No tomato cans this week. Or next.
Make no mistake, tonight’s game against the Houston Texans is a tough one, no matter how Dan Shaughnessy might try to reverse-jinx you into thinking it’s going to be a Patriots cakewalk.
Much of last week on the airwaves, well, at least on a couple of shows was spent figuring out how to argue that this game also means nothing, or if it means something, it’s only to the Texans. If the Patriots win, we learn nothing, because it is at home, the weather is bad, and the Texans are injured. If the Texans win, it validates their status as the greatest team of this generation. Or something like that.
Michael Gee had a nice take on this.
So what’s a commentator to do? I dunno. No city is ever short of commentators eager to shout “Rah!” for the home team, and Boston has its share. That’s demeaning as well as dull. Were I still professionally employed, I’d probably have focused on the new guys. Becoming part of an already successful football team is not an easy chore, and their stories might be of some interest to fans or even just plain folks.
I know what I wouldn’t do, though. I wouldn’t take what is a depressingly popular role among the commentariat — the pigskin concern troll. I would neither pick nits nor spend any time fretting over possible negative future events for the Pats as if I was one of those anonymous “senior Democratic aides/officials/legislators” who’re always being quoted in “Politico.” That would be demeaning, dull AND ridiculous.
Pigskin concern troll. Plenty of those around.
Back to Shaughnessy for a moment. How does this:
We try to represent the interests of the fans. – Nov 1, 2012
Reconcile with this:
Patriots fans are the most confident, arrogant, thin-skinned fans in the entire world. – Today.
Seems like a conflict to me. Or a lie.
Shaughnessy calling someone else arrogant and thin-skinned is probably the most ironic thing he has ever written.
The hype started early for this one, and you’ve probably already read all the good stuff written on this one tonight. If you missed any, you can catch up over at PatriotsLinks.com.
Here’s one from today that’s a must read:
Texans’ turn at trying to roll with Patriots – Tom E Curran looks at the Texans taking their shot at breaking through to the big stage.
He also takes aim at media members such as Shaughnessy. This seems like a direct hit:
There’s a lazy tendency around here for media types to point out that the Patriots haven’t won a Super Bowl in eight seasons, as if that’s a damning fact.
In fact, Shaughnessy used that exact argument this morning.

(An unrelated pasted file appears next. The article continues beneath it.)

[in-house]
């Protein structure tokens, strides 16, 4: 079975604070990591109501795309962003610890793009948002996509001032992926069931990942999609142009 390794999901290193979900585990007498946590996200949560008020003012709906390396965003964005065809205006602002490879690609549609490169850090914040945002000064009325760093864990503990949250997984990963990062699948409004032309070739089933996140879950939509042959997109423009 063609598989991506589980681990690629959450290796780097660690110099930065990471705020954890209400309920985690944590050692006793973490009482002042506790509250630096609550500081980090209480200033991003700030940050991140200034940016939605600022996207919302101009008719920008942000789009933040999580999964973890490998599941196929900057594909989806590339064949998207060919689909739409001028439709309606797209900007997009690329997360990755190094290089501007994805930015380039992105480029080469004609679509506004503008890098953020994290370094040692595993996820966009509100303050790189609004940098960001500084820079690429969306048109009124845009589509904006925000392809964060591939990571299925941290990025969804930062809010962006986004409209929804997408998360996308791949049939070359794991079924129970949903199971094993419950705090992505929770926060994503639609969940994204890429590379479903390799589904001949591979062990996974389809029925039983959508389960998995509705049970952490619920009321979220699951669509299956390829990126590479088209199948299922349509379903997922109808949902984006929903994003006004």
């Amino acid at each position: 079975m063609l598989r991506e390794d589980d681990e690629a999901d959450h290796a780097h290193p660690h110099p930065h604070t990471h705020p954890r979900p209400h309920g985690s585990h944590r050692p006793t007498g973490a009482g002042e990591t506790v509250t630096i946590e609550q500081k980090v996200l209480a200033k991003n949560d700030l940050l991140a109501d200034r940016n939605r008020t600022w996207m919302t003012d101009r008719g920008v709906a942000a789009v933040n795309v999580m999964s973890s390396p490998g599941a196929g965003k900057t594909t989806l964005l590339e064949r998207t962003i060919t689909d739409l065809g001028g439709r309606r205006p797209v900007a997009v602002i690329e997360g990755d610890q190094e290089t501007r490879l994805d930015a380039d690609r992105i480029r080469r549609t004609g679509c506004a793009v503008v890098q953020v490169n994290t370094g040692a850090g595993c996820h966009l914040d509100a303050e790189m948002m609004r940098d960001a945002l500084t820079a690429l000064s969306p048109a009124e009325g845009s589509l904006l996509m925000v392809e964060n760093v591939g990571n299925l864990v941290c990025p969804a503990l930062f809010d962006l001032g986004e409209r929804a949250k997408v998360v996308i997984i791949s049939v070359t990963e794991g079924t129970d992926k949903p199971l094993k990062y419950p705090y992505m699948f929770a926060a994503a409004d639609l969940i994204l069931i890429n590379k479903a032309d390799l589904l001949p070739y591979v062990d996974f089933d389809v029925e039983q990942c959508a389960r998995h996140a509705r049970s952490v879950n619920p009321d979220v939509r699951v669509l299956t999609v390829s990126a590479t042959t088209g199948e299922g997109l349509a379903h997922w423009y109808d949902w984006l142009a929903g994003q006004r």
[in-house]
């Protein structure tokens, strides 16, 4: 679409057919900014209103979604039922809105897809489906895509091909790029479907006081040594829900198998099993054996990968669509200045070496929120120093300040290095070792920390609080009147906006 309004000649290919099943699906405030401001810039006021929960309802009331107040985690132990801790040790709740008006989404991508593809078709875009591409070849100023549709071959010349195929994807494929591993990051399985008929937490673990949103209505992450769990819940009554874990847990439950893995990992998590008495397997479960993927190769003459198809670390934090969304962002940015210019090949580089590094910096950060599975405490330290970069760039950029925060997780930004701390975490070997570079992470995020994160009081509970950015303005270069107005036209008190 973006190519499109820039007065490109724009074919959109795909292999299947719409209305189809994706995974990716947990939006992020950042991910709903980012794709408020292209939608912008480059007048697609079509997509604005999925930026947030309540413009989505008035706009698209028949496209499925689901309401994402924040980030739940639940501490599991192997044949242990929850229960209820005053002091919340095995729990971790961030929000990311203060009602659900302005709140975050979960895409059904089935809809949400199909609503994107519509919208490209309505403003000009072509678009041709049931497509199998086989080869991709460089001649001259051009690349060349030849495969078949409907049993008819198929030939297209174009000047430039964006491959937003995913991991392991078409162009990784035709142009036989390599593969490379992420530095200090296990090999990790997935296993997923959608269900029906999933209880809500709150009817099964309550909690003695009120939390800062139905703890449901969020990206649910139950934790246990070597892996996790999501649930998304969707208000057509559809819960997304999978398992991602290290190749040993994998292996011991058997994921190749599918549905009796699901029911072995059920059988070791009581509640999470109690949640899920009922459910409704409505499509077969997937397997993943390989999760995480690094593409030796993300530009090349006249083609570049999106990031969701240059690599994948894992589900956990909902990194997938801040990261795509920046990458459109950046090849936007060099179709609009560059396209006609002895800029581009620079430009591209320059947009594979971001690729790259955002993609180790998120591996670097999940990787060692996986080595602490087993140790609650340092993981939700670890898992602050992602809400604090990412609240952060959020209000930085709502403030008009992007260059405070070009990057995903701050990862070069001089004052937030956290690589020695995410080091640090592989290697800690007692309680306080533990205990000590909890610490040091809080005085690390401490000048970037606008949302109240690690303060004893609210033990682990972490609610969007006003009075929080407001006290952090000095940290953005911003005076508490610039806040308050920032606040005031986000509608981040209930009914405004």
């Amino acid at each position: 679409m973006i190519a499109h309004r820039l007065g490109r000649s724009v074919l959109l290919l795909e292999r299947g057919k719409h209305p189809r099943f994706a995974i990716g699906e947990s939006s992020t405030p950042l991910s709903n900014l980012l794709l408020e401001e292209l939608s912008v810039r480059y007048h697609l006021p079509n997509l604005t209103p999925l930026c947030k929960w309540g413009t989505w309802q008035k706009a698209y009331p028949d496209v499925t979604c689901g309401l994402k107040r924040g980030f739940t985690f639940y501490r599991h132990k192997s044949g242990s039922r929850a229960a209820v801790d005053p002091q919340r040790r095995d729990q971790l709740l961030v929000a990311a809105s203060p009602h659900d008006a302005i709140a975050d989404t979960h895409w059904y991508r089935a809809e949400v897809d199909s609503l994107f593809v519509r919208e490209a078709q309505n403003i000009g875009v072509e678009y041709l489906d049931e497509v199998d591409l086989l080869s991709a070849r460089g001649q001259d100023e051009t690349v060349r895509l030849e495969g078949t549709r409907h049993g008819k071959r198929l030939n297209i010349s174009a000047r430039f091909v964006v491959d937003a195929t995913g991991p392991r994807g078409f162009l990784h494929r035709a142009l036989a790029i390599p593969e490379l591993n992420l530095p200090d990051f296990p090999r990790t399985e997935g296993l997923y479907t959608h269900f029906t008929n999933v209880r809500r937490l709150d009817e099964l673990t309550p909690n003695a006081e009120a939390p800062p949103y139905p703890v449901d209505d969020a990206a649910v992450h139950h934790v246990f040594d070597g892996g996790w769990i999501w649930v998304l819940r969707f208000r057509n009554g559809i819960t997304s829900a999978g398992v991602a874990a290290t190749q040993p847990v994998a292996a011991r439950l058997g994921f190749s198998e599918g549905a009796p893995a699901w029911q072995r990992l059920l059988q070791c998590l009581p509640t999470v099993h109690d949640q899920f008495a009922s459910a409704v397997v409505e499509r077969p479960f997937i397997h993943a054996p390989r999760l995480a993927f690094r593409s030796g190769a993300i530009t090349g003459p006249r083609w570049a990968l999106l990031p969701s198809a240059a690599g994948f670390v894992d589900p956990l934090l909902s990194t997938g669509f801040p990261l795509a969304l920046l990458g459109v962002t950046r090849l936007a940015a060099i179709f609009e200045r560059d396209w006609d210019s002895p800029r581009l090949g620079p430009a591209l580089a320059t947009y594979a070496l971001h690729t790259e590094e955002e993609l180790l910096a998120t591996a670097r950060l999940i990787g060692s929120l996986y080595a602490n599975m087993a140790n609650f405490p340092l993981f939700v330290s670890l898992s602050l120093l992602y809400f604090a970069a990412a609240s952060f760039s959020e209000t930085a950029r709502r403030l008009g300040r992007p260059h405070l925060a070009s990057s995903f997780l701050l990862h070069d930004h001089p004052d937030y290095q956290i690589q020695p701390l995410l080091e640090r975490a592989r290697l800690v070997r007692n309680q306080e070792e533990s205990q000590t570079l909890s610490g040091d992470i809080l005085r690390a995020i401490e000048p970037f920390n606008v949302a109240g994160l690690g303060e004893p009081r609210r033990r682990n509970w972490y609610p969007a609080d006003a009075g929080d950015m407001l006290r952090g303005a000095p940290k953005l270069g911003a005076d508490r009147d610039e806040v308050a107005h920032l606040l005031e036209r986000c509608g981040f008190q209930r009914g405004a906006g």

That “stat” – like so much of what we in the media sadly offer our consumers – is devoid of context and thought, merely a ploy to agitate when we haven’t bothered to investigate.
The current Patriots are – along with the 80s and 90s 49ers, the 60s Packers, and the 70s Steelers – the most successful organization the NFL has seen.
And there is no end in sight, especially with their 35-year-old quarterback playing better with each passing season.
Surely Curran is outing himself as a Patriots fanboy here. But what is the real reason we don’t hear more about this stretch of success that the Patriots are enjoying? Curran has a theory on that, too.
Well, the formative years of Boston media members born before 1983 was spent watching mostly talented but flawed teams that would faceplant at crucial moments. That left us sitting on the ends of our beds, pimply-faced and wondering what might have been. It made us cynical, the kind of people who walk out on a clear, spring day, look at the sky and wonder when the meteor will hit.
Those born before 1960 are afflicted with a more virulent strain of miserable. They romanticize the 1967 Red Sox, a team that didn’t even win the friggin’ World Series, as the pinnacle of their sports-viewing lives. They remember a time when the teams they covered needed them because they were the only voice in town. Now, not so much.
They could only take so much success from one franchise before reverting to the hackneyed, sky-is-falling, “you don’t know what we know” storylines that get them to deadline and onto their next gig.
Let’s see, I identified call-outs of Shaughnessy, Steve Buckley and Ron Borges there. Speaking of those “storylines,” Curran next bit could be “ripped from the headlines.”
If the Patriots beat the Texans, the fossils will tell you it’s the outcome everyone expected anyway. If they lose, it’s comeuppance for the arrogant Patriots.
It’s neither. The Texans are trying to be successors to the Colts, the Steelers, the Ravens and the Chargers. We will find out tonight whether they may be worthy adversaries to the one AFC constant since 2001. The Patriots.
A couple of media-related columns:
What was CBS thinking? – Kirk Minihane wonders why CBS decided to show us Steelers/Chargers instead of one of the games involving of the dynamic rookie quarterbacks in Andrew Luck and Robert Griffin III.
Samantha Steele talks Ponder; NFL pregame shows talk tragedy, again – Richard Deitsch has his complete wrap of sports media commentary and news from the weekend and last week.